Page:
By Quinton Bagley
Little River News
The U.S. Army Corps of Engineers (USACE) Vicksburg District recently facilitated a navigation study, which was fully funded by the State of Arkansas through the Arkansas Red River Commission (ARRC), to investigate the potential benefits of extending navigation on the Red River from Shreveport-Bossier City into southwest Arkansas.
The purpose of the navigation study was to better inform USACE as to whether pursuing a more in-depth feasibility study for the extension would be in the federal government’s best interest.
A feasibility study would provide enough information to determine whether or not the project should ultimately be advanced for construction. A 2005 feasibility study on the extension of navigation on the Red River identified a benefit-to-cost ratio that was unfavorable to pursuing construction.
Through contract with USACE, Gulf Engineers & Consultants (GEC) conducted the navigation study by analyzing the extent of bulk commodity shipments by way of railroad freight traffic in the Red River valley and the potential for these shipments to be diverted to barge traffic through the extension of navigation on the Red River beyond Shreveport, La.
In addition to collecting railroad freight data from the Department of Transportation, GEC’s analysis incorporated research from local industry groups and chambers of commerce. The study found that approximately 10 businesses and 25 unique shipment traffic flows would possibly benefit from the extension of navigation on the Red River. GEC found that farming and nonmetallic minerals industries would also benefit from the extension.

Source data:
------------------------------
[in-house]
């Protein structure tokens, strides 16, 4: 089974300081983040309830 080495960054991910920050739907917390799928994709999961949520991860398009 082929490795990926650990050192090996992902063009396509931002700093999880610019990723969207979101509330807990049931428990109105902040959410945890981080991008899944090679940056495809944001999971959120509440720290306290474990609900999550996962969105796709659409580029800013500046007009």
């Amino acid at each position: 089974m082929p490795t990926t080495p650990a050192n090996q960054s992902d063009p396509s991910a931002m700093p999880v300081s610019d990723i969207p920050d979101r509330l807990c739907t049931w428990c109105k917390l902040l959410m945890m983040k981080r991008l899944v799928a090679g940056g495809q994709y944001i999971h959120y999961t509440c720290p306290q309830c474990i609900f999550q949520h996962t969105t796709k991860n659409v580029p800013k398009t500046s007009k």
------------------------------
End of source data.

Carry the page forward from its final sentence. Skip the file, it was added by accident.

The study considered the costs associated with constructing, operating and maintaining three locks & dams; one in Louisiana and two in Arkansas. There would be benefits associated with potential terminals at Garland and Fulton, Ark.
“There have been different studies over the past 10 years,” said Richard Brontoli, Executive Director of the Red River Valley Association. “The State of Arkansas gave the Arkansas Red River Commission (ARRC) $1,000,000 for one final effort to justify completing the feasibility study. Industries in the region were interviewed and they submitted surveys that indicated the product they can move by water and the tonnage per year. Of the $1,000,000 there is $353,262 remaining.
“The surveys were sent to the University of Tennessee to evaluate the transportation savings to the companies,” Brontoli continued. “They compare the cost per ton the way they move their product now (rail or truck) and compare it to the rate if there was a navigable waterway. For example, if a company can move 1,000,000 tons by water and save $2 per ton over their existing mode of transportation (say rail) then the benefit to the project is $2,000,000.